(Updated to include 3 seasons of data as I now realize that more luck data was available)
The other day there was a post on the Behind the Net Blog which used betting odds to estimate how lucky a team was during the 2009-10 season. In many ways it is quite an ingenious way to evaluate a teams luck and I recommend those who have not read it go take a look. Last night I was watching, sadly, the Leafs-Oilers game and thinking about luck in a hockey game and whether a team has any control over the luck they experience. It got me thinking, does a team which controls the flow of the play mean that team is more likely to have more ‘good luck’ stuff happen to them than ‘bad luck’ stuff.
I defined luck as being how many standard deviations their actual point totals were from their expected point totals as defined in the document referenced in the Behind the Net blog post and in an updated document with 4 years of data. I have only included 3 seasons in this analysis since I have only been working with 3 seasons of data recently and I was too lazy to go back and calculate a fourth season right now.
The most used stat to indicate how well a team controls the play is corsi or fenwick percentage which is basically the number of shots a team directs at the goal divided by the number of shots that they and their opponents teams directed at the goal. I’ll be using Fenwick % here which includes shots and missed shots but not blocked shots. So how does Fenwick % correlate with luck?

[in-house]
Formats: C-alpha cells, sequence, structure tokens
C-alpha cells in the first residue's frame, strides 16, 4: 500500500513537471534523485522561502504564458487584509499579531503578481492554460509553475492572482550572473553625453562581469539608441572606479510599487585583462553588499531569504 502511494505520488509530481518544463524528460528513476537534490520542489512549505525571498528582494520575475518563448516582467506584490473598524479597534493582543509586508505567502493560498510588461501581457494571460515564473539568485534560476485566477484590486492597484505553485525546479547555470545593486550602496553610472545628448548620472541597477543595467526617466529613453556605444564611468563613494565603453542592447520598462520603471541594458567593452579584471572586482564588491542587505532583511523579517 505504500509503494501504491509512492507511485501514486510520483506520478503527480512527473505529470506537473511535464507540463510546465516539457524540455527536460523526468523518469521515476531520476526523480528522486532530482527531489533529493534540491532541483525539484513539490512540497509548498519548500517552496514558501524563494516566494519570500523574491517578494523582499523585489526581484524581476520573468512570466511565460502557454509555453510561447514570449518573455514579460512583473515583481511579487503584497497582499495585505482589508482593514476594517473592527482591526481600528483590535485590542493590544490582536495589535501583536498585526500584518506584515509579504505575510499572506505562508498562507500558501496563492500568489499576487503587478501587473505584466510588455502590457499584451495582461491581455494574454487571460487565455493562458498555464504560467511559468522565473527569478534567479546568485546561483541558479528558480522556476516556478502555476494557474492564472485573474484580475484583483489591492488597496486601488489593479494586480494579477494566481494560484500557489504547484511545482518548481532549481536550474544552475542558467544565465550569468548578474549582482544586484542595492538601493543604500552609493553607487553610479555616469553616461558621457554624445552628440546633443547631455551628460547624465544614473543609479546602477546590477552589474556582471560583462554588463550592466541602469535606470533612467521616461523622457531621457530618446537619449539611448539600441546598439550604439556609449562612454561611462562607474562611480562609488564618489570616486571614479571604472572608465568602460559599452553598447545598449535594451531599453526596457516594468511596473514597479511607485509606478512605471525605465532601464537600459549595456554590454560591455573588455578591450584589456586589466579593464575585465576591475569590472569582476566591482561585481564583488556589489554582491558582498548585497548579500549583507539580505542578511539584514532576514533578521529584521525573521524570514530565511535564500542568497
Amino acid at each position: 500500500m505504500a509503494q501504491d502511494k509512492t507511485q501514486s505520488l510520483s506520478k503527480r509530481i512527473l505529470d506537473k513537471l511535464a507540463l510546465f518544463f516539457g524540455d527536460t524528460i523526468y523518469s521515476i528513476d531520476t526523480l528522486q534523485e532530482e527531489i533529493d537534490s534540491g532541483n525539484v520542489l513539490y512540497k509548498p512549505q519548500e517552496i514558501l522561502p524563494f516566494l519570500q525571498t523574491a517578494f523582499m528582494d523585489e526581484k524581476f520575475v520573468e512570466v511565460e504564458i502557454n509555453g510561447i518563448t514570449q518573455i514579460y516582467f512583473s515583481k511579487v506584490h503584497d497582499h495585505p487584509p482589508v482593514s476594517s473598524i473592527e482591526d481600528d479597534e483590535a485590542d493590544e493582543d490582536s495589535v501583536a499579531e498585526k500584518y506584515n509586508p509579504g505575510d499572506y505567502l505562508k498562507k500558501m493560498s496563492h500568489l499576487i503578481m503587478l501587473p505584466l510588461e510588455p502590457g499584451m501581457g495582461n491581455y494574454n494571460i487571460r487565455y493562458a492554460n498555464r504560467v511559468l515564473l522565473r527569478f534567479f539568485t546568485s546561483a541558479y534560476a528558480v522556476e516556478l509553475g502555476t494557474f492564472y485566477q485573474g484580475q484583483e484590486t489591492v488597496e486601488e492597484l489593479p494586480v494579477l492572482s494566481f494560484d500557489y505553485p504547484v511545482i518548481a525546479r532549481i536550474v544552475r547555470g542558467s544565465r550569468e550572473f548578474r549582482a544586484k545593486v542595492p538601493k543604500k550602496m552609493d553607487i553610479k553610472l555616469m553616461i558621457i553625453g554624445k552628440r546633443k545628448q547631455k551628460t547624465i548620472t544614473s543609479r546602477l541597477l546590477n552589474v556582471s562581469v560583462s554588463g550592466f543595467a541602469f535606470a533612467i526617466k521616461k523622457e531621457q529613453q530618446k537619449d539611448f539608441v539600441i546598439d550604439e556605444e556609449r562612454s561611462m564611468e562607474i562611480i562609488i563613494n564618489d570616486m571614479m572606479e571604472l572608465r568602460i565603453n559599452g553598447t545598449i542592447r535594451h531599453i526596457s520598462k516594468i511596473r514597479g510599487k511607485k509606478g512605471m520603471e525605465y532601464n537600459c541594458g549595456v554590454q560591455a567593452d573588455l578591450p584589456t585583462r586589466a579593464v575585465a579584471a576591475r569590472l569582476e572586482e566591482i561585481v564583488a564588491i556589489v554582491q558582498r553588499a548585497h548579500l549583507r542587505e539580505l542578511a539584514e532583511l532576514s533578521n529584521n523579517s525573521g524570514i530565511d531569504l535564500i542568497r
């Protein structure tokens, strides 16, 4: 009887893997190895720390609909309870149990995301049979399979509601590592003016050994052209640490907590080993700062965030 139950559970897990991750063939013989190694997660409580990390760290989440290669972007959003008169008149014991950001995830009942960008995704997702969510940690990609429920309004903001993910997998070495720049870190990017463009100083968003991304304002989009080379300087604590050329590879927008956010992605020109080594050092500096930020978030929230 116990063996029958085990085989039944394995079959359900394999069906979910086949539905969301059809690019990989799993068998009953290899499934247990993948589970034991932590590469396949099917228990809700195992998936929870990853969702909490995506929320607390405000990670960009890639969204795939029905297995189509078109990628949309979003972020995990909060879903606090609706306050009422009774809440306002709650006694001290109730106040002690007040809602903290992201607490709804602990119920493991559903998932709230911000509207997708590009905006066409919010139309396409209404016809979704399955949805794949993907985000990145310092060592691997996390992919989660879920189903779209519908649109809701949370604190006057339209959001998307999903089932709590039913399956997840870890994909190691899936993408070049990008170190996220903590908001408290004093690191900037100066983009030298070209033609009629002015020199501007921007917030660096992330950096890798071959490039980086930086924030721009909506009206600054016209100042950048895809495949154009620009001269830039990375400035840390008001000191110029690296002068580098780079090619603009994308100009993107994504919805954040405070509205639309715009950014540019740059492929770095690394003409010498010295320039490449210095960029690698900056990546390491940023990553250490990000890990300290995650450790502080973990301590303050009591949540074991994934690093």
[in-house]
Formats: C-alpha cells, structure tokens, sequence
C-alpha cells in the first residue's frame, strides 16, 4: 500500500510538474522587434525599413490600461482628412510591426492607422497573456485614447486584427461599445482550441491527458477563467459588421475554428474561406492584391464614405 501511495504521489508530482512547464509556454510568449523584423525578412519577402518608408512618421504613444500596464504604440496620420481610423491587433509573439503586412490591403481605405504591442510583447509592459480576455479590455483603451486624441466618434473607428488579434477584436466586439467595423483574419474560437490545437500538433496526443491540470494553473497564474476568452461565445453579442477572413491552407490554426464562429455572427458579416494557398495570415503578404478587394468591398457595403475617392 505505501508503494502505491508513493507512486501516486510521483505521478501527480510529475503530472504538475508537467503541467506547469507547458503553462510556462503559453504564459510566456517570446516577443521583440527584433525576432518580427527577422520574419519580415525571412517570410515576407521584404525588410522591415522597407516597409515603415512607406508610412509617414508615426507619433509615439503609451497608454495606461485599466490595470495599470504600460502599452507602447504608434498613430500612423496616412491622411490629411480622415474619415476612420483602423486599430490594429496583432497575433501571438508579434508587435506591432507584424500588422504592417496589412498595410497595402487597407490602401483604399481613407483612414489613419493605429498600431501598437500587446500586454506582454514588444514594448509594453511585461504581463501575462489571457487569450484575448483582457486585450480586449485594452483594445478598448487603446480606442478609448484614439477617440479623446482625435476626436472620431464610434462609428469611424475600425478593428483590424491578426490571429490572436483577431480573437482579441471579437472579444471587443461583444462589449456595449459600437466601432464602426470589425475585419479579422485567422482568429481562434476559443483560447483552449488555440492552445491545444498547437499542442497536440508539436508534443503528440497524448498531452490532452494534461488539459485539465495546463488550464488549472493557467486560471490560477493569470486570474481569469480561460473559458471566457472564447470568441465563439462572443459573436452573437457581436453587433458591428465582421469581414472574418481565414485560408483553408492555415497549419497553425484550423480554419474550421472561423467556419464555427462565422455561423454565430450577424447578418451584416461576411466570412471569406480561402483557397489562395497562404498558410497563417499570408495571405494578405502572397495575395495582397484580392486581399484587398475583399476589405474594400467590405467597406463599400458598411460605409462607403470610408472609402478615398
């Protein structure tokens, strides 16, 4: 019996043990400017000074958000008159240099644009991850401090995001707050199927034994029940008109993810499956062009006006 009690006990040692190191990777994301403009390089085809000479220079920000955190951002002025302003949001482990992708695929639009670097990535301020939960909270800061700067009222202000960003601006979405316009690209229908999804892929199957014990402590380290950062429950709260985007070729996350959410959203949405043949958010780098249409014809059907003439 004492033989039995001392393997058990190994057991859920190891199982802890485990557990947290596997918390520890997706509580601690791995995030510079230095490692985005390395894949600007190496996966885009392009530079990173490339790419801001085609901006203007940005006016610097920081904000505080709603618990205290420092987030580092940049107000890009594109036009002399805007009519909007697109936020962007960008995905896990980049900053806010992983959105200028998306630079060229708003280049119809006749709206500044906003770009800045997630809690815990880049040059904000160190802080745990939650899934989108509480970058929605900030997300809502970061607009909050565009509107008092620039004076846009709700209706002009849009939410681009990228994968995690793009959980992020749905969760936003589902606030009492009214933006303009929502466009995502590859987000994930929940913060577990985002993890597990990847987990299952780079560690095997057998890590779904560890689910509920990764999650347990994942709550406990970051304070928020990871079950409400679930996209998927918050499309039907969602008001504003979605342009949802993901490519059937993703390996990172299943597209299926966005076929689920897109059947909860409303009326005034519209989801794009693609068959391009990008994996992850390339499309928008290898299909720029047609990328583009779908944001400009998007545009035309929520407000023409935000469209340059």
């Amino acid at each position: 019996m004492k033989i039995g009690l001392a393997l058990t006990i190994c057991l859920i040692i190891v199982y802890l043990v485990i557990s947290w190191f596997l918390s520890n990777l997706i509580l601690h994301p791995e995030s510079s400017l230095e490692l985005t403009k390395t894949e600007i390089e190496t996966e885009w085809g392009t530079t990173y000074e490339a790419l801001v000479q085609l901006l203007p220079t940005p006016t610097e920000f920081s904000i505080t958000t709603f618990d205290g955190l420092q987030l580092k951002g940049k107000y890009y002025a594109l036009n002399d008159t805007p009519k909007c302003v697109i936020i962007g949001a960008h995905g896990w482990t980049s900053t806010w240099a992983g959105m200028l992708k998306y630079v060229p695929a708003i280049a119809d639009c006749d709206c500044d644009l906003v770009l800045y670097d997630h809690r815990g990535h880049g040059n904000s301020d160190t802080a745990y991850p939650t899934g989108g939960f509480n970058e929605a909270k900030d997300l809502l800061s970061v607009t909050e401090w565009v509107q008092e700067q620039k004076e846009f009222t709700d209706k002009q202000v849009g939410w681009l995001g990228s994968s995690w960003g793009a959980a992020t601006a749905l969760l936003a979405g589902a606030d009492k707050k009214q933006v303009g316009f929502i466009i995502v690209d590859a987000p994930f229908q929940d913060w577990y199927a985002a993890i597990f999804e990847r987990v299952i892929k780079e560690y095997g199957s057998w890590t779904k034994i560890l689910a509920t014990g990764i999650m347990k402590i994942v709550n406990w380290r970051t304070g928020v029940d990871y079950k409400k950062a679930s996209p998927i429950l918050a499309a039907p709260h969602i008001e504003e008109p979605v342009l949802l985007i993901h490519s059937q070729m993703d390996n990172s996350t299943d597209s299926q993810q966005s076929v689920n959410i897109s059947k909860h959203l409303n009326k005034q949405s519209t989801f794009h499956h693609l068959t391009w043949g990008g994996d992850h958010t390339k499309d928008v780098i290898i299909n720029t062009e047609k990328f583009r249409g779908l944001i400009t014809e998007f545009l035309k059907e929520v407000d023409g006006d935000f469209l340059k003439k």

The correlation is fairly low but a correlation exists. Maybe good teams can generate their own luck. Here is a table of a teams luck and fenwick% for 2009-10.
|Detroit Red Wings||0.395||0.541|
|Toronto Maple Leafs||-1.282||0.528|
|New Jersey Devils||0.459||0.522|
|St. Louis Blues||0.186||0.519|
|San Jose Sharks||1.020||0.512|
|Los Angeles Kings||1.040||0.498|
|New York Rangers||-0.753||0.495|
|New York Islanders||-0.201||0.490|
|Columbus Blue Jackets||-0.855||0.488|
|Tampa Bay Lightning||-0.604||0.466|
When I was looking through the table something caught my attention. Of the bottom 15 teams in Fenwick%, only four teams had positive luck. These were Buffalo, Vancouver, Montreal and Colorado. Generally speaking, these four teams had good to very good goaltending. Of the top 15 teams in Fenwick%, only five teams had negative luck. These were Boston, Pittsburgh, Toronto, Calgary and Philadelphia. Boston and Calgary had good to very good goaltending (especially once Boston switched mostly to Rask) but Philadelphia, Pittsburgh and Toronto had mediocre to poor goaltending. That got me to wondering whether goaltending correlated with luck at all so I took a look at the correlation between 5v5 game tied shooting and save percentages with luck.
Like fenwick%, there is an indication of a small correlation between shooting percentage and luck and there is a bit more of a correlation with save percentage. Next I looked at combining all three factors. Initially I was going to look at combining all three through some sort of average but then decided to look at goals for percentage instead (goals for divided by goals for plus goals against) since that basically encompasses everything anyway and we find that combined we get a relatively strong correlation with luck.
Now we are getting into correlation that might actually mean something, but what does it all mean? To be honest, I am not sure. Regardless of what ‘skill’ we look at there does seem to be a small positive correlation between how good a team is and how good their luck is (as calculated from the betting lines). Does this mean that a bad team and especially a team with bad goaltending opens itself up to more bad luck than good teams or teams with good goaltending, or does it mean that luck manifests itself mostly in bad goals against or does it simply mean that the people who bet on hockey games trend towards betting the underdog which would push their expected winning percentage up and good teams expected winning percentage down which would result in a poor estimation of luck? I am not sure how you determine what the exact cause of the correlation is but if it is the latter I have a word of advice, always bet the favourite.